Basic chemistry

What is cool chemistry in action explain?

Cool Chemical reactions?

10 amazing chemical reactions

 

Cool chemistry in action
Amazing chemical reactions

What is Cool chemistry in action?

Cool chemistry in action:

Cool chemistry in action.Here are ten amazing and cool chemical reactions . If you are lucky, you can try these chemical reactions in a laboratory or have them demonstrated.

01 of 10

Thermite and ice

Cool chemistry in action. A little more combustion of thermite
Caesium flouride
CaesiumFluoride 

The thermite reaction is essentially an example of what happens when the metal burns. What happens if you perform the thermite reaction on a block of ice? You get a spectacular explosion! The reaction is so amazing that the Mythbusters team tested it and verified that it was real.

02 of 10

Briggs-Rauscher Horloge Oscillante

Cool chemistry in action. The color change clock's reaction changes from clear to golden to blue and vice versa.
The color change clock’s reaction changes from clear to golden to blue and vice versa. 

This chemical reaction is amazing because it involves a cyclic color change . A colorless solution runs through light blue, amber yellow and dark blue for several minutes. Like most color change reactions, this demonstration is a good example of a redox or redox reaction.

03 of 10

Hot ice cream or sodium acetate

Cool chemistry in action
Hot ice cream
Hot ice resembles water ice, except that it is hot to the touch. 

Sodium acetate is a chemical that can be over-cooled. This means that it can remain liquid below its normal freezing point. The incredible part of this reaction is the initiation of crystallization. Pour the supercooled sodium acetate onto a surface and it will solidify as you look, forming towers and other interesting shapes. The chemical is also known as ” hot ice ” because crystallization occurs at room temperature , producing crystals that look like ice cubes .

04 of 10

Reaction to magnesium and dry ice

Cool chemistry in action. Magnesium burns with bright white light,
Magnesium and dry ice reaction
Magnesium burns with bright white light. 

When lit, magnesium produces a very bright white light. This is why hand fireworks are so bright. While you may think that fire needs oxygen, this reaction demonstrates that carbon dioxide and magnesium are involved in a displacement reaction that produces fire without oxygen gas. When you light magnesium inside a block of dry ice, you get a bright light.

05 of 10

Dance Gummi Bear Reaction

Cool chemistry in action. In the chemical reaction, the candies dance in the middle of the flames.
Candies dance
In the chemical reaction, the candies dance in the middle of the flames.

Dancing Gummi Bear is a reaction between sugar and potassium chlorate , producing a purple fire and lots of heat. This is a great introduction to the art of pyrotechnics, as sugar and potassium chlorate are representative of a fuel and an oxidant, like those found in fireworks. There is nothing magical about the Gummi bear. You can use any candy to provide sugar. Depending on how you perform the reaction, you may get more than one immolation than a bear tango. It’s perfect.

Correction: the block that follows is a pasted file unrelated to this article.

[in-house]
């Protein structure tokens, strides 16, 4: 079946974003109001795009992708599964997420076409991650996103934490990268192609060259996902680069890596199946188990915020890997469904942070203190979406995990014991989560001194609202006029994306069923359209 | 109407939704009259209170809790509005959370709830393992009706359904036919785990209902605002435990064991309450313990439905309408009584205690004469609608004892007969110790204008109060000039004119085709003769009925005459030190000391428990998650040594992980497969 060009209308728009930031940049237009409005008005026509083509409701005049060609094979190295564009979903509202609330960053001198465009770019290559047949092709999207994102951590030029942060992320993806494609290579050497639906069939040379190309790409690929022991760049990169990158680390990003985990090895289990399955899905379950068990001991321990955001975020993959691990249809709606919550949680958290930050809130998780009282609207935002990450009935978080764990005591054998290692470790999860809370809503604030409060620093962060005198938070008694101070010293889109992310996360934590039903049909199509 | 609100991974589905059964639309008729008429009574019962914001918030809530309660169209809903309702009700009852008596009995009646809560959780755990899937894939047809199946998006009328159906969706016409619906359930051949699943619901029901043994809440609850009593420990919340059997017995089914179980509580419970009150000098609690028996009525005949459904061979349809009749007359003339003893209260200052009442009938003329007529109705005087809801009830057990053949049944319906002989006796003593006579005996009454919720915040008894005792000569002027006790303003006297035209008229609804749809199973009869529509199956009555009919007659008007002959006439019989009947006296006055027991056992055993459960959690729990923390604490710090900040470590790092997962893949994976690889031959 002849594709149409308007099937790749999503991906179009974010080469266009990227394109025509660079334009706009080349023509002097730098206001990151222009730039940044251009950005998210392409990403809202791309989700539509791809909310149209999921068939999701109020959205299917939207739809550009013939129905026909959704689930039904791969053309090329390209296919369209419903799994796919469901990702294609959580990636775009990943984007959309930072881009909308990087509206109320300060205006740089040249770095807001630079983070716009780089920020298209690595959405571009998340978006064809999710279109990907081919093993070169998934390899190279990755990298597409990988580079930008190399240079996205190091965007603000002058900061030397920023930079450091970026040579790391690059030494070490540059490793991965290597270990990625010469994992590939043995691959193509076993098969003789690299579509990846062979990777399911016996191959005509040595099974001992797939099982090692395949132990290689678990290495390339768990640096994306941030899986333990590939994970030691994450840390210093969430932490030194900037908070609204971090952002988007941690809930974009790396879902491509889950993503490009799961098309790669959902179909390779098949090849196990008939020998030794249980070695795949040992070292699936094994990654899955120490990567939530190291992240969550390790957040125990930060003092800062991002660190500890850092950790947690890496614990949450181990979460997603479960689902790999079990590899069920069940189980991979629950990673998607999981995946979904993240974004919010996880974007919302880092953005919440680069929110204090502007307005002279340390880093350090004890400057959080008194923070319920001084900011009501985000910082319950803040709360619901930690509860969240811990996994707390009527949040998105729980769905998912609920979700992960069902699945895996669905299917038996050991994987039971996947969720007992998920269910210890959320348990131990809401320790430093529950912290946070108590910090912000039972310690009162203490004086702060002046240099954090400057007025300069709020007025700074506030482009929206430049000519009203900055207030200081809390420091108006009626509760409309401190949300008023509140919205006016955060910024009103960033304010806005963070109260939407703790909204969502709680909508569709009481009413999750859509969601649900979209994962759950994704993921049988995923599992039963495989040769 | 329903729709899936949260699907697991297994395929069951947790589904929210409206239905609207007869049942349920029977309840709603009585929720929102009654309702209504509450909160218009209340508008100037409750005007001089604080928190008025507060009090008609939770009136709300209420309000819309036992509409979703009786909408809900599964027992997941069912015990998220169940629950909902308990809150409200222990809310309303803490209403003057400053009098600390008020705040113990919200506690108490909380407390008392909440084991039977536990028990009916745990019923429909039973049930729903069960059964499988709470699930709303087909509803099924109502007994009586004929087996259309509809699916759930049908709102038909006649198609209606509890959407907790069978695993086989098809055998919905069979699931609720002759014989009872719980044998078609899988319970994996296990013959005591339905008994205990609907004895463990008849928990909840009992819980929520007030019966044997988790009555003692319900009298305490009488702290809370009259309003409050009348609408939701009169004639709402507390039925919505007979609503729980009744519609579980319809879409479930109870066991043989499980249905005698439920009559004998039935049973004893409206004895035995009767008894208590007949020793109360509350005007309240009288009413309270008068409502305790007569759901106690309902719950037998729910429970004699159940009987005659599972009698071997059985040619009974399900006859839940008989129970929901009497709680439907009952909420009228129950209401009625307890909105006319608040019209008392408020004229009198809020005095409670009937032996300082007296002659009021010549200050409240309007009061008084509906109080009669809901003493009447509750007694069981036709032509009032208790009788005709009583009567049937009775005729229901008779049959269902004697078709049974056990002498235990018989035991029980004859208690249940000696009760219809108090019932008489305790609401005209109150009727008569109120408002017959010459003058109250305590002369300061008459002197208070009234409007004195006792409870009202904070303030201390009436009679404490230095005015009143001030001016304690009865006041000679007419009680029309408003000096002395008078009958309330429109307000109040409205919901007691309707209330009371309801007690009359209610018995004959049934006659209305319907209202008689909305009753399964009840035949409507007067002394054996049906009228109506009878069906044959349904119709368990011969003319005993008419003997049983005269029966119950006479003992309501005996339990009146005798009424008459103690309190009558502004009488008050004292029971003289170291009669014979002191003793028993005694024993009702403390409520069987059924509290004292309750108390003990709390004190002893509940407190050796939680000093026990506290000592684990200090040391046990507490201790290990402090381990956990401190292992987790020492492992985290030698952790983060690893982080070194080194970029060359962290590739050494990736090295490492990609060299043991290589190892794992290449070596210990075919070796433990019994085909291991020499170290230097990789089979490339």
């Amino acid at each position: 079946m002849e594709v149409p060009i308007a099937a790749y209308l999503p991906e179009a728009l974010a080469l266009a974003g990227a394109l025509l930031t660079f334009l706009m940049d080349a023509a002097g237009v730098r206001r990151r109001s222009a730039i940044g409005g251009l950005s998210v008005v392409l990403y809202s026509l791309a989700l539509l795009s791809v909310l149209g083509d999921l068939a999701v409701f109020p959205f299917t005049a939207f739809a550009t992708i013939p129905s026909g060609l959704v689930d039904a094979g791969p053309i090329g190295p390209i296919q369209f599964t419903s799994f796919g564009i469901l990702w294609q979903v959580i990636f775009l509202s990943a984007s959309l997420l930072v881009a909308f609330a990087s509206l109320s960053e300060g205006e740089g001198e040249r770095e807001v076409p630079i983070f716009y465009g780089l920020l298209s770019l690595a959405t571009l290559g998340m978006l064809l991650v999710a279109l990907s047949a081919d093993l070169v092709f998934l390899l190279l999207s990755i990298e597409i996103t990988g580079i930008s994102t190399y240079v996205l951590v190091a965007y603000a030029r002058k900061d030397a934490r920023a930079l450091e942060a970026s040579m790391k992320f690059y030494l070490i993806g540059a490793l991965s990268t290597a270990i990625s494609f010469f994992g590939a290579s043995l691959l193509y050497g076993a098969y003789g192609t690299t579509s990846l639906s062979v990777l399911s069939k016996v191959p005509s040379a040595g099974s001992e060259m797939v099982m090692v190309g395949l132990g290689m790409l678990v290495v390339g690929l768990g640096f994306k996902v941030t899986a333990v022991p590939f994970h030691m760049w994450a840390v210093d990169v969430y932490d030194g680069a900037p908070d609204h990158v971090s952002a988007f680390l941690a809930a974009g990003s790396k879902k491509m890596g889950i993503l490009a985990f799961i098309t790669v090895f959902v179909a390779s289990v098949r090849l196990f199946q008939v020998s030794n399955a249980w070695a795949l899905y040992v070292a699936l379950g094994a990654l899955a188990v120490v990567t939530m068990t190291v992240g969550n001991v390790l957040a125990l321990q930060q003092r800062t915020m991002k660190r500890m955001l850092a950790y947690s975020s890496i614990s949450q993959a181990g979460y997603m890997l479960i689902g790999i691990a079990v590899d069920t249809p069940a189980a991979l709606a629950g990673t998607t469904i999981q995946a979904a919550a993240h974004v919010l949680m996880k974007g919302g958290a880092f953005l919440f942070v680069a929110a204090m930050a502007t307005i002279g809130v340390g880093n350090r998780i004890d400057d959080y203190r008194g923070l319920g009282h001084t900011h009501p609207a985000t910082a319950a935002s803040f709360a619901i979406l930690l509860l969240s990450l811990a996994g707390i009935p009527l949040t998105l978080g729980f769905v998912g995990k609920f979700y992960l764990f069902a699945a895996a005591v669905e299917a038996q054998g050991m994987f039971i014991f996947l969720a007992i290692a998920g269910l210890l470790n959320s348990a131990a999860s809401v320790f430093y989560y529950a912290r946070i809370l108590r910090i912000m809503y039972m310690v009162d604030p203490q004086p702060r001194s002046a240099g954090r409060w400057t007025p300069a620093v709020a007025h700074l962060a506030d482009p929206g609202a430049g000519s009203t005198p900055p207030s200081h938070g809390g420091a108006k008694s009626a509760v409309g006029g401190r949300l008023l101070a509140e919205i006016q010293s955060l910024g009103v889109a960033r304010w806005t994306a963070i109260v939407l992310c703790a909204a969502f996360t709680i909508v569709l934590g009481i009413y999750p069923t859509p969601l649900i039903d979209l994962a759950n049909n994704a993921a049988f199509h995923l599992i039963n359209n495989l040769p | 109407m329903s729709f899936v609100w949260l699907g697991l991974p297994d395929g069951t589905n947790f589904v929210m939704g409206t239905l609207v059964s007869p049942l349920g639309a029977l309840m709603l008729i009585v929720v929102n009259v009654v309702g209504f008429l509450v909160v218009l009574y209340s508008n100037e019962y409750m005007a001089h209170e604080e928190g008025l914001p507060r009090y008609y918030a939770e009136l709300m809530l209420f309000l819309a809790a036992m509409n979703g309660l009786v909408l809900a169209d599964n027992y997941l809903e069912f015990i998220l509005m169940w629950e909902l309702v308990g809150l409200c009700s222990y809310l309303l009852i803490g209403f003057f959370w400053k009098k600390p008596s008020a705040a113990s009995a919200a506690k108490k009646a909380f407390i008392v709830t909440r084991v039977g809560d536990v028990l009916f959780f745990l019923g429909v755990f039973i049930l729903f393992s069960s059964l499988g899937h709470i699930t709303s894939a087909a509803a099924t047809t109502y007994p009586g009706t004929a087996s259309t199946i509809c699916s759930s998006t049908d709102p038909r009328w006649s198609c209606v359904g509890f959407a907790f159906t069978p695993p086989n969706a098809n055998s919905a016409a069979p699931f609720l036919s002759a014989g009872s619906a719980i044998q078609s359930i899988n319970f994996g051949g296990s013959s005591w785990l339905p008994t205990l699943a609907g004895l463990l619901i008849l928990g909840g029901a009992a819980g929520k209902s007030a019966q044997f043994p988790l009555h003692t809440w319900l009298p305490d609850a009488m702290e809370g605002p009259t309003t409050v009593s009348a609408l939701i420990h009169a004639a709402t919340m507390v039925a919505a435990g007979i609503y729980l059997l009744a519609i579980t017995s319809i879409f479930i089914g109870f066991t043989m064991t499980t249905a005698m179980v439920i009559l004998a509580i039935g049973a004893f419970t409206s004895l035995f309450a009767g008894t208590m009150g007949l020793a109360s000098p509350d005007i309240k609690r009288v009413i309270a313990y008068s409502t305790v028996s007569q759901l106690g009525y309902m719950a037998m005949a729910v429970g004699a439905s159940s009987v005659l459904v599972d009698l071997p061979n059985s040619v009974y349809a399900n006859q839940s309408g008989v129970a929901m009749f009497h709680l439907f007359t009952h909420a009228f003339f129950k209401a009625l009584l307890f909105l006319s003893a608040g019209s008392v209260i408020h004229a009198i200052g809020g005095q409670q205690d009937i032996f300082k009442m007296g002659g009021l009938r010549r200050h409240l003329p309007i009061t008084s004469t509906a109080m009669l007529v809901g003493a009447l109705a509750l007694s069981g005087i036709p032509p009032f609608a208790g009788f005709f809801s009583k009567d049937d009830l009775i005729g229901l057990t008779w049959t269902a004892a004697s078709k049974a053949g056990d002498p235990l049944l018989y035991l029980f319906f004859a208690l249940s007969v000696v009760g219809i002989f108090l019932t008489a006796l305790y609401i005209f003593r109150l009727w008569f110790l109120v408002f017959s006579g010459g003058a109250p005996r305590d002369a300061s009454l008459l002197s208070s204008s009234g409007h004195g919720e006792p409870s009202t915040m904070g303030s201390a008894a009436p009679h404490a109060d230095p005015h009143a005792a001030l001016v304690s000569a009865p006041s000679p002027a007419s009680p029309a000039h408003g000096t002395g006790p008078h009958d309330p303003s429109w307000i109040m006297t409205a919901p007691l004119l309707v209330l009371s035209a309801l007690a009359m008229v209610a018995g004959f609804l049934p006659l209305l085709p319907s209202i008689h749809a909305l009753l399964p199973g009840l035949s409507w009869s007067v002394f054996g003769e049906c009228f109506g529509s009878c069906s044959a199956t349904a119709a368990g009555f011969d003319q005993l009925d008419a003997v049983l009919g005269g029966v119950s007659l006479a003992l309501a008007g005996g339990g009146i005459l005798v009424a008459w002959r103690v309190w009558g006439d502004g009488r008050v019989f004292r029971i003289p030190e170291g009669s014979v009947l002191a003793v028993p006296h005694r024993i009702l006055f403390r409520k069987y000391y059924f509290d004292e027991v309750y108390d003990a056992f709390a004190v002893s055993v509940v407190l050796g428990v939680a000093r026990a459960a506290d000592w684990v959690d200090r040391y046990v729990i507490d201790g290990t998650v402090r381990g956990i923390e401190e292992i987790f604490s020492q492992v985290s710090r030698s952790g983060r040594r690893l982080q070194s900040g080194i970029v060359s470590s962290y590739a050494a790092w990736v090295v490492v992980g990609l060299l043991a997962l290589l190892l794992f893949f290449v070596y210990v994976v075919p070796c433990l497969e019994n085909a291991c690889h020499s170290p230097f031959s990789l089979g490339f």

06 of 10

Colored rainbow

Cool chemistry in action. Metal ions emit different colors when heated in a flame.
Metal ions emit colors
Metal ions emit different colors when heated in a flame.

When the metal salts are heated, the ions emit various colors of light. If you heat the metals in a flame, you get a color fire. Although you can not mix different metals together to get a fire rainbow effect -en- sky , if you line up in a row, you can get all the colored flames.

07 of 10

Sodium and chlorine reaction

The reaction of sodium and chlorine to make salt is an exothermic reaction.
Sodium and chlorine reaction
The reaction of sodium and chlorine to make salt is an exothermic reaction. 

Sodium and chlorine react to form sodium chloride or table salt . Sodium and chlorine gas don’t do much until a drop of water is added to get things done. It is a reaction very exothermic which generates a lot of heat and light.

08 of 10

Elephant toothpaste reaction

The elephant toothpaste demo is an exothermic chemical reaction.
The elephant toothpaste demo is an exothermic chemical reaction.

The elephant’s toothpaste reaction is the decomposition of hydrogen peroxide, catalyzed by the iodide ion. The reaction produces a ton of hot, steamy foam, and can be colored or even striped to look like some toothpaste. Why is it called the “elephant toothpaste reaction”? Only an elephant tusk needs a toothpaste strip as wide as that produced by this amazing reaction!

09 of 10

Supercool water

If you disturb water that has been supercooled or cooled below its freezing point, it will suddenly crystallize in ice.
Super cool water
If you disturb water that has been supercooled or cooled below its freezing point, it will suddenly crystallize in ice.

If you cool the water below freezing , it doesn’t always freeze. Sometimes it supercools , which allows you to freeze it to order. In addition to looking very cool, the crystallization of supercooled water in the ice is a good reaction, because just about anyone can get a bottle of water to try it out for themselves.

10 of 10

Sugar snake

The sugar burns and turns into black carbon.
Sugar snake
The sugar burns and turns into black carbon. 

Mixing sugar (sucrose) with sulfuric acid produces carbon and steam. However, sugar does not just darken! The carbon forms a smoking tower that comes out of a beaker or a glass, resembling a black snake . The reaction also smells like burnt sugar. Another interesting chemical reaction is to combine sugar with baking soda. Combustion of the mixture produces a safe “black snake ” firework which burns like a coil of black ash, but does not explode.

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